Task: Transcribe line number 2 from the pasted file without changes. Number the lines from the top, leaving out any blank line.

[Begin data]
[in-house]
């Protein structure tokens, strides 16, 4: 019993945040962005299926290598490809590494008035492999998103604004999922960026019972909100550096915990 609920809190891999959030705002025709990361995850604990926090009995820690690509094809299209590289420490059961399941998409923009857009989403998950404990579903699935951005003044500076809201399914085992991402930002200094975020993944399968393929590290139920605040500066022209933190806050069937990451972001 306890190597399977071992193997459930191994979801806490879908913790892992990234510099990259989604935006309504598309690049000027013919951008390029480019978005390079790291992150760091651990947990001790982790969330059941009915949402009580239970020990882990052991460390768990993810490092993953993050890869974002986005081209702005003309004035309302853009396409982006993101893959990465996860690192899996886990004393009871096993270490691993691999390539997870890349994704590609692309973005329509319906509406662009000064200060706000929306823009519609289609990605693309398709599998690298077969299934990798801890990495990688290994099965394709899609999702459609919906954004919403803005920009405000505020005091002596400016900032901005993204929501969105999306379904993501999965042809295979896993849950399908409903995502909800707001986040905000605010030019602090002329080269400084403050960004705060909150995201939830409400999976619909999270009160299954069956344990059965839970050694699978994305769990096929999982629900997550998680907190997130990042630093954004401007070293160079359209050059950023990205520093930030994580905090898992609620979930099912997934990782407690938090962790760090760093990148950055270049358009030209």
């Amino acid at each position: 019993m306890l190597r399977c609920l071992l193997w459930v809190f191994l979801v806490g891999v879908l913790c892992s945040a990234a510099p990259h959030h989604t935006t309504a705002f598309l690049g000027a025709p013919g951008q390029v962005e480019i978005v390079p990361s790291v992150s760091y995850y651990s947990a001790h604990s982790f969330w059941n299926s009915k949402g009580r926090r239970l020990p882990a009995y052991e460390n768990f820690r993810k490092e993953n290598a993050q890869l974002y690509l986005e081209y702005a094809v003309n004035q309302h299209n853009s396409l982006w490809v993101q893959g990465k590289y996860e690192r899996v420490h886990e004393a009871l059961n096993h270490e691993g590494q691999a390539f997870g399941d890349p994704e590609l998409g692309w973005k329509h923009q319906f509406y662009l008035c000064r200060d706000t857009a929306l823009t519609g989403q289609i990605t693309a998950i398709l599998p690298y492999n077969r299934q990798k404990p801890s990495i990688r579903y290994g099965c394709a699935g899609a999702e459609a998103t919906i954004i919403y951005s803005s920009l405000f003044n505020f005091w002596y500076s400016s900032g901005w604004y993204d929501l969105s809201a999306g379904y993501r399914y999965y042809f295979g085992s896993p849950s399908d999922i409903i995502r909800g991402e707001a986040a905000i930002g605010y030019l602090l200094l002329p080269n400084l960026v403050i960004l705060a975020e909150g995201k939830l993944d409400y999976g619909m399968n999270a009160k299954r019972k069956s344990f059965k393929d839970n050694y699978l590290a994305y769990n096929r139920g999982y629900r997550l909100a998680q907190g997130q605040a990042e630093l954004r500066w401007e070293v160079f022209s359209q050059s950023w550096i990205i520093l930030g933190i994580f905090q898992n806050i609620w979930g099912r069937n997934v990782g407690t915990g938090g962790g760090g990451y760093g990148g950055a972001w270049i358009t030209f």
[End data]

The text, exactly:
């Protein structure tokens, strides 16, 4: 019993945040962005299926290598490809590494008035492999998103604004999922960026019972909100550096915990 609920809190891999959030705002025709990361995850604990926090009995820690690509094809299209590289420490059961399941998409923009857009989403998950404990579903699935951005003044500076809201399914085992991402930002200094975020993944399968393929590290139920605040500066022209933190806050069937990451972001 306890190597399977071992193997459930191994979801806490879908913790892992990234510099990259989604935006309504598309690049000027013919951008390029480019978005390079790291992150760091651990947990001790982790969330059941009915949402009580239970020990882990052991460390768990993810490092993953993050890869974002986005081209702005003309004035309302853009396409982006993101893959990465996860690192899996886990004393009871096993270490691993691999390539997870890349994704590609692309973005329509319906509406662009000064200060706000929306823009519609289609990605693309398709599998690298077969299934990798801890990495990688290994099965394709899609999702459609919906954004919403803005920009405000505020005091002596400016900032901005993204929501969105999306379904993501999965042809295979896993849950399908409903995502909800707001986040905000605010030019602090002329080269400084403050960004705060909150995201939830409400999976619909999270009160299954069956344990059965839970050694699978994305769990096929999982629900997550998680907190997130990042630093954004401007070293160079359209050059950023990205520093930030994580905090898992609620979930099912997934990782407690938090962790760090760093990148950055270049358009030209």